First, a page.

Then Tik added a tight turn to the skinniest jump I’ve ever seen, something neither of us has done. It didn’t faze Jules, who couldn’t have been better throughout the lesson, which had started inauspiciously with the aforementioned flying chairs. He was in a strange ring, there was a lot of commotion with participants and auditors setting up chairs all around, cows in a nearby field, etc. He was not only Steady Eddie, but when he did give a hairy eye to a new set of onlookers in a previously empty corner, I used my legs to ask him to ask him to move forward and pay attention to me, which he did obligingly. I could feel my confidence growing. My clinic goal was much like Ryla’s: To not be scared when I ride Jules and actually have fun. Mission accomplished on Day 1.
Progress Isn’t Always Linear
There’s a harrowing scene in a William Goldman novel where a father rescues his child after a wave snatches her into the ocean. Just as the reader catches her breath, thinking the kid is OK, another wave comes crashing back and grabs the kid. Day 2: And then the wave came back at me.
But this time, I had new fear-management tools acquired from the night before. I could recognize what was happening with my body: pounding heart, shallow breath, diminished hearing. I was in full flight mode.
And that was before I even left the hotel.
I was imagining myself on Jules, anticipating our first time in a wide-open cross-country field with scary, boogeyman jumps all around us. And we were scheduled to ride that morning with a horse who had exploded the day before. This was an exquisite example of my lizard brain not being able to differentiate between a real or imagined event. “Amy” (remember her, my lizard brain, my amygdala?) sprung open my cortisol floodgates. So I used the tools I’d learned: Soup breathe. Externalize the fear. Give it a name and a plan.
“Amy,” I said to myself. “We won’t have to ride with that horse. In fact, we don’t have to ride at all if the situation doesn’t feel reasonably safe.” (That harkens to an Aha Moment I didn’t mention: Allow yourself an exit strategy without shame.) “My plan is to call Kate and express my concern. She will fix it.”
My breathing returned to normal, as did my heartbeat. Kate called back, said I would ride alone; the other horse would not be nearby. Amy sulked back to her room in my head. Until … I arrived at the cross-country course and led my horse down—alone—to a vast, open field with a gazillion scary jumps. Jules expanded like a dried sponge that had just been dipped in water.
Amy once again seized the reins in my head. Was Jules picking up on my fear, or was he scared himself? Irrelevant question at that point.
I soup breathed, told Amy my plan and allowed myself an exit strategy with no shame: I handed Jules to Tik. Win/win. My fear disappeared, and my horse got a superb training ride by a confident, kind and educated rider who showed my boy the ropes with something he’s never done, something that raised his anxiety level beyond my comfort level. I watched in awe as Tik rode him, reassured him and galloped him around the entire course, past all the scary jumps like he’d been doing it every day of his life. Yes, I was sad and disappointed that I didn’t get to ride him. But making smarter, safer horse decisions is something I’ve been working on. And this was a smarter, safer decision, as confirmed by Tik.
Using The Tools, Making The Plan
Thankfully, Day 3 brought me back to the success of Day 1. I had a private session with Andrea in the ring. This time, we were alone in a strange ring. I was preparing to employ Andrea’s favorite duct-tape fixes: small circles and going sideways. I didn’t need to. Jules was relaxed because I’d not only done some groundwork, but I knew I had tools and a plan. It also was affirming to hear Andrea compliment my riding. She said my arms were relaxed, which kept him relaxed, and I had a good leg position. As a teacher myself, I know a key component to instilling confidence is positive reinforcement from the educator. We did leg yields, spiraling circles at the walk, trot and canter and jumped a few small jumps.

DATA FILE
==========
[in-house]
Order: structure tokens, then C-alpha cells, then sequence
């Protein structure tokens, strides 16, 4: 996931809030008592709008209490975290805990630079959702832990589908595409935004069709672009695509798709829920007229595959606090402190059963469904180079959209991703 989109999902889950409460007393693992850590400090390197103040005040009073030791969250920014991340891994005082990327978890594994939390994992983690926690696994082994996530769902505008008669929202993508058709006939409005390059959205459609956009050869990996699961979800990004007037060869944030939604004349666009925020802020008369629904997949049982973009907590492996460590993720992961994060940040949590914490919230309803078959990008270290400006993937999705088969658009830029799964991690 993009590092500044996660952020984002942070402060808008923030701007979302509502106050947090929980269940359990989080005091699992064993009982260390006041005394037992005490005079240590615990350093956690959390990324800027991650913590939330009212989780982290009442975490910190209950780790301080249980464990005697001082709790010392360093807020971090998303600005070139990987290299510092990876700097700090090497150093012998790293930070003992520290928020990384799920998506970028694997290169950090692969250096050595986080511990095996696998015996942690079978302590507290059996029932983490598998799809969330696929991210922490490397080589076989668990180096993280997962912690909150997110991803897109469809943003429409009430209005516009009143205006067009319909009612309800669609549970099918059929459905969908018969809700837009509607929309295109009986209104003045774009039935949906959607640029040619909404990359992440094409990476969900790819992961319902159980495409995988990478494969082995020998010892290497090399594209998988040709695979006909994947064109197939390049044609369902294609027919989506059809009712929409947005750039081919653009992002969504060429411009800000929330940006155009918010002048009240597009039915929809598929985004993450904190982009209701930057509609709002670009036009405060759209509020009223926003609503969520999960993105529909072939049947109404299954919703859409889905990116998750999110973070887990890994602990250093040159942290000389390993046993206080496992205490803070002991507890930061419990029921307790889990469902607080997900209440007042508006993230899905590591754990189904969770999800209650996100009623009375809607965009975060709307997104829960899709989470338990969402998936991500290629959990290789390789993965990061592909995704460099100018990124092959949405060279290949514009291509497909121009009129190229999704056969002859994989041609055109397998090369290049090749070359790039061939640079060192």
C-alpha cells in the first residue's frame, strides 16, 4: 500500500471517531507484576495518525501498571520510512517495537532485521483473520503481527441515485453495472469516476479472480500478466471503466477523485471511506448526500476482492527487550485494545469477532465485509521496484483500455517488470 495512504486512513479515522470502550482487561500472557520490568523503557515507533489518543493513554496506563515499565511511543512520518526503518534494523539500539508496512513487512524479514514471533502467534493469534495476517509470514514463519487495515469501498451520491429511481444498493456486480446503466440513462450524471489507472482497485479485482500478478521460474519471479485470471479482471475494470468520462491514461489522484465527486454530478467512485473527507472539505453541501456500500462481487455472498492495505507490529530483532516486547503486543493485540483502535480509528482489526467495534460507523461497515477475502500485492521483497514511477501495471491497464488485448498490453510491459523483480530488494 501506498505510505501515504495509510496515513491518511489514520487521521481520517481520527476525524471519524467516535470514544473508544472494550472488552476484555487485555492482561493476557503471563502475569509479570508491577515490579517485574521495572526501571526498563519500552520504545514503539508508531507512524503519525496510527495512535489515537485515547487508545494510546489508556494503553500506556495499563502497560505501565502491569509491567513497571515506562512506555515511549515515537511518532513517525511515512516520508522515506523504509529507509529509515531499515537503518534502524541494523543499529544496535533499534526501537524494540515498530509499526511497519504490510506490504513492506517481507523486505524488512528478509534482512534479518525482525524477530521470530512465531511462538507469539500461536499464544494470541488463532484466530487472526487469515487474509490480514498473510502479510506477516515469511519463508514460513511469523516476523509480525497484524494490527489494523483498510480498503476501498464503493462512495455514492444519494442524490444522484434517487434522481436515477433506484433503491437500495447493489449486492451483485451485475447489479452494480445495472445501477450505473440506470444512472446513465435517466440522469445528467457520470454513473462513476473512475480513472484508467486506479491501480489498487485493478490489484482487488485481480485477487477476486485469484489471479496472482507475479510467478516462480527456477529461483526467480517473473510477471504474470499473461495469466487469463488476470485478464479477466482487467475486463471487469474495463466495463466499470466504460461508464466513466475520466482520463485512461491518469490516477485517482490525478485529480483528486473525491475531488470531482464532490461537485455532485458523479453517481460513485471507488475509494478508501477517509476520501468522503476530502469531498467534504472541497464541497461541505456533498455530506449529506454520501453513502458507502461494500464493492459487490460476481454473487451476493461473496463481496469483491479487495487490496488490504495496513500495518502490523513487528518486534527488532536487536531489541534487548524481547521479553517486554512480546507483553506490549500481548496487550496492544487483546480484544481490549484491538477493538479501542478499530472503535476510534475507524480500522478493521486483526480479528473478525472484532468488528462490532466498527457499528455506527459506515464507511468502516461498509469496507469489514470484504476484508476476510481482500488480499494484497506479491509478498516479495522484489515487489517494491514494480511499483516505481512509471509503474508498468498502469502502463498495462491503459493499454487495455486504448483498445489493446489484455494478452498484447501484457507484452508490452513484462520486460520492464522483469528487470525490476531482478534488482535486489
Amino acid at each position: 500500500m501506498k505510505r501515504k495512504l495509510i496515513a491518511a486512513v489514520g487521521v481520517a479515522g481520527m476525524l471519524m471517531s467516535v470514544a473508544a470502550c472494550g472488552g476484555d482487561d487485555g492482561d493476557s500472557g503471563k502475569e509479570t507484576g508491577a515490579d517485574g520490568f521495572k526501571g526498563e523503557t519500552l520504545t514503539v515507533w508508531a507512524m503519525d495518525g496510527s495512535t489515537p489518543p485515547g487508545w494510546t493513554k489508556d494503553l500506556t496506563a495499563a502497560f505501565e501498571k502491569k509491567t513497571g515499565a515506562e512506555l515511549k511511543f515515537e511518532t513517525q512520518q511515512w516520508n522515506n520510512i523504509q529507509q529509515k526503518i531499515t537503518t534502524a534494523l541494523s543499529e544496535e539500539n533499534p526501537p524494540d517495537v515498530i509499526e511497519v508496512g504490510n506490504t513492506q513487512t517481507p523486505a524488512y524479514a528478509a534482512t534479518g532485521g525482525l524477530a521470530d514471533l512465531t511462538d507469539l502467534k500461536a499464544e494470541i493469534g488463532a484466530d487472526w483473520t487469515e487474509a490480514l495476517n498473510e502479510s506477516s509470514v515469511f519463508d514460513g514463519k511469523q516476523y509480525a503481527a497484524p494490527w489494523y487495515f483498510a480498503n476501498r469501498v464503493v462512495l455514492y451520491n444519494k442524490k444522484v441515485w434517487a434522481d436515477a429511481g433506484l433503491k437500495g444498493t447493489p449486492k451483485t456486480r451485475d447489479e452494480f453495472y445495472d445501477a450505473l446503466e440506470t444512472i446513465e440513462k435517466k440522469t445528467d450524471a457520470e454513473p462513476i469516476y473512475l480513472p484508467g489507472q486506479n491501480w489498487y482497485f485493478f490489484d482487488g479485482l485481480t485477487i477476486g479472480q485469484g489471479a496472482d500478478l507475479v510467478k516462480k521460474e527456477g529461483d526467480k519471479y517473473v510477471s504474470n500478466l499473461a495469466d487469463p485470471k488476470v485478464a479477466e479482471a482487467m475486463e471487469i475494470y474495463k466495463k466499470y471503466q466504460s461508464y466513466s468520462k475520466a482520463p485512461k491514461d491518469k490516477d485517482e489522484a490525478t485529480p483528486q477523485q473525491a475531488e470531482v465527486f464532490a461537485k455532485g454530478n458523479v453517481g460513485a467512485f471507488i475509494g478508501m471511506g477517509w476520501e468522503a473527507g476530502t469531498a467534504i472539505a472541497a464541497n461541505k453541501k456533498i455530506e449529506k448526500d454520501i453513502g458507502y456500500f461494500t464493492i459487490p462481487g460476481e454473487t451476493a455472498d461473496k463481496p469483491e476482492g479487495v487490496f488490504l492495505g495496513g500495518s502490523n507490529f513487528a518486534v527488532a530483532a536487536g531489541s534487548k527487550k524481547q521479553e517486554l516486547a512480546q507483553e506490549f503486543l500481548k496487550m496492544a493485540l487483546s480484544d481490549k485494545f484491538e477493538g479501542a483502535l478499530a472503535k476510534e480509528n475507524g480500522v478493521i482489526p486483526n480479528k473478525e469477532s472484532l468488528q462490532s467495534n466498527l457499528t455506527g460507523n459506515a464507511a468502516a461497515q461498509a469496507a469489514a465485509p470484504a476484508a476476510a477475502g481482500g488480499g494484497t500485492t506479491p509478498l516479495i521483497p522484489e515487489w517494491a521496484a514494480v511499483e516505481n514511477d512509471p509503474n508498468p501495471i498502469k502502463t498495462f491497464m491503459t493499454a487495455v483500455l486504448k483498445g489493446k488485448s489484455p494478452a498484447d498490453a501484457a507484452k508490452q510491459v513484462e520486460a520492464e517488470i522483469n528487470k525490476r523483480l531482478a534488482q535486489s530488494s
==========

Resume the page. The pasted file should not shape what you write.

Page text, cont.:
And not one peep from loudmouth Amy. That said, I know she hasn’t retired and surely her smug little face will pop up again in my head. But now I have the tools to deal with her.
As for Ryla and her horse?
“It was the best clinic I’ve ever been to,” she told me over the phone the next day. “I worked a lot on anxiety, and I still have lot more to work on about how to get comfortable on cross-country. I learned how to prepare ahead of time for my horse, because I have to be my calmest self so he can be his calmest self. He bases his emotions on mine. So, I will be taking a lot of deep breaths. And I’ll do the things with him that make me bored before moving onto the next step. I learned to push myself a little out of my comfort zone, but no so far that I’m panicking, because then I can’t learn anything.”
Ryla and I both suffered what her mother called “hiccups” on cross-country day. But for both of us, it ended on a positive note.
“I was pretty nervous (on the cross-country course), and he was expecting me to pull on his face, so he reacted. But I got to the point where I was comfortable trotting around the field and jumped a few jumps. Even though it didn’t go the exact way I wanted it to, it was better than any schooling than I’ve done before.”
Jody Jaffe is the author of “Horse of a Different Killer,” “Chestnut Mare, Beware,” and “In Colt Blood,” featured in People Magazine and translated into German, Japanese and Czech. As a journalist, she was on the Charlotte Observer team that won the Pulitzer Prize, and her articles have been published in many major newspapers and magazines including The New York Times, The Los Angeles Times and Washingtonian. She lives on a farm south of Lexington, Virginia, with her husband, John Muncie, and too many horses.